At heart, Abe is a nationalist. He views the war crimes tribunal and the Japanese Constitution as the justice of the victors. Although there has been a nationalist element within Japan since WWII, it has mostly been subsumed within the U.S. security arrangement. Thus, its impact has tended to be relatively minor.

The New Abe Government

As noted above, both the Japanese equity markets and the yen reacted strongly as polls indicated that Abe was likely to return to power. This is due to the policy proposals he made. His first recommendation was fairly standard issue LDP fiscal spending—the LDP is famous for building “bridges to nowhere” and new spending is planned. In addition, a return to nuclear power has been discussed, reversing the anti-nuclear trend since Fukushima. The second, and more interesting proposal, is for the Bank of Japan (BOJ) to place an inflation target of 2% and, to achieve that target, the BOJ should engage in unlimited quantitative easing (QE) until inflation rises. The BOJ has generally conducted an easy monetary policy for years but with little success. Numerous commentators have argued that the reason for the BOJ’s failure to boost growth is that it has been overly cautious. What Abe is recommending is a radical policy, although one that has become more acceptable among the G-7 nations in the wake of the 2008 financial crisis.

One of the problems with Abe’s proposal is that the BOJ is legally independent of the government; legislation in 1997 gave the BOJ independence on par with other western central banks. However, all central banks face some degree of political interference because their independence is created by legislation. Political bodies can change their minds; thus, central bankers are forced to navigate an environment where independence is conditional on maintaining workable relations with governments. In the U.S., the Chairman of the Federal Reserve makes an official visit to Congress twice a year to discuss monetary policy. These hearings are mostly political theater but it does show that central banks, to varying degrees, face political pressure.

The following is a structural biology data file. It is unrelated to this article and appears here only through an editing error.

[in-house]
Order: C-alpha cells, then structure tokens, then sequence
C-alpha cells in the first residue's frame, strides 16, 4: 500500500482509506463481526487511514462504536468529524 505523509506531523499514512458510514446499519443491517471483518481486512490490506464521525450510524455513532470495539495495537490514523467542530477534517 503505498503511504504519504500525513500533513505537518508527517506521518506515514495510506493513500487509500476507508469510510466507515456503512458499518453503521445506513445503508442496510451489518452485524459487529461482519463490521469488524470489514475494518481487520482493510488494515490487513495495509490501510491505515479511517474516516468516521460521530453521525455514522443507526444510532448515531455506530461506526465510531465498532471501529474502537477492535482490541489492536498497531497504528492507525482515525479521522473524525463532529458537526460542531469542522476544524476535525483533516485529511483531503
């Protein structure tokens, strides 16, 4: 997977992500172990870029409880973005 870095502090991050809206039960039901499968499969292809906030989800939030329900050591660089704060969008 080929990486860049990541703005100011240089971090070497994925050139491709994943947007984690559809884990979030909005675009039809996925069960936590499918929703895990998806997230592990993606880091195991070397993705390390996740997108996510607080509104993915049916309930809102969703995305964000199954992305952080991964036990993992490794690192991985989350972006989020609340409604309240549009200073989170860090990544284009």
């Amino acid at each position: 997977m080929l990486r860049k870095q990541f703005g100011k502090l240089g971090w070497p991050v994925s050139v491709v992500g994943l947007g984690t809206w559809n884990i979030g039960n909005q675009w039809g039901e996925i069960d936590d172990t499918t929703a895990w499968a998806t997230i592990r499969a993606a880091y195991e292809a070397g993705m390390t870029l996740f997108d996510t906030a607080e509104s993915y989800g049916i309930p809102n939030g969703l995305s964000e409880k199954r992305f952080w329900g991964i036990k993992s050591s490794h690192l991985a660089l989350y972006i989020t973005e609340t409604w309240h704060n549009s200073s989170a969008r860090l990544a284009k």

Among the major western nations’ central banks, the BOJ probably has the weakest degree of independence. This is mostly due to the lack of diversity in the political process. The LDP dominated Japan’s political life for most of the past six decades and so, to gain power and influence in any part of Japan’s government, good relations with the party are necessary. This situation is changing slowly, but is still critical.

Thus, it is highly likely that Abe’s policy recommendation for the BOJ will, at some point this year, be adopted by the central bank. What makes this policy important is that a 2% inflation target will most certainly lead to a weaker yen.

This chart shows Japan’s GDP from 1969 to the present. We have regressed trend lines for GDP, from 1969 to 1991 and 1992 to the present. The first trend line shows that growth averaged 4.6% per year; the second tend line declined to +0.9% average growth. Essentially, Japan grew strongly until the early 1990s; since then, growth has fallen sharply.

At the top of the chart, we plot the yen/dollar exchange rate. For most of Japan’s strong growth period, the yen was weak (the exchange rate scale is inverted to highlight that a lower yen/dollar number implies a stronger yen).

Japan’s economic development was predicated on export promotion. The development program stifles consumption to create saving which reduces the cost of investment. In a developed economy, investment usually grows with consumption; by keeping the two roughly in line, economies can avoid the problems of over-investment (or worse, malinvestment) that have adverse consequences, like unemployment and deflation. In a developing economy, using a program of forced saving provides funds for investment. Export promotion has had a better track record than its alternative, import substitution, which tends to be more consumption oriented. If an economy is not blessed with abundant natural resources, export promotion is a superior development option.

As part of the process of restraining consumption, nations adopting export promotion also employ an undervalued exchange rate. Not only does this reduce the price of its exports, making them more attractive to foreign buyers, it also raises the price of imports, further discouraging consumption.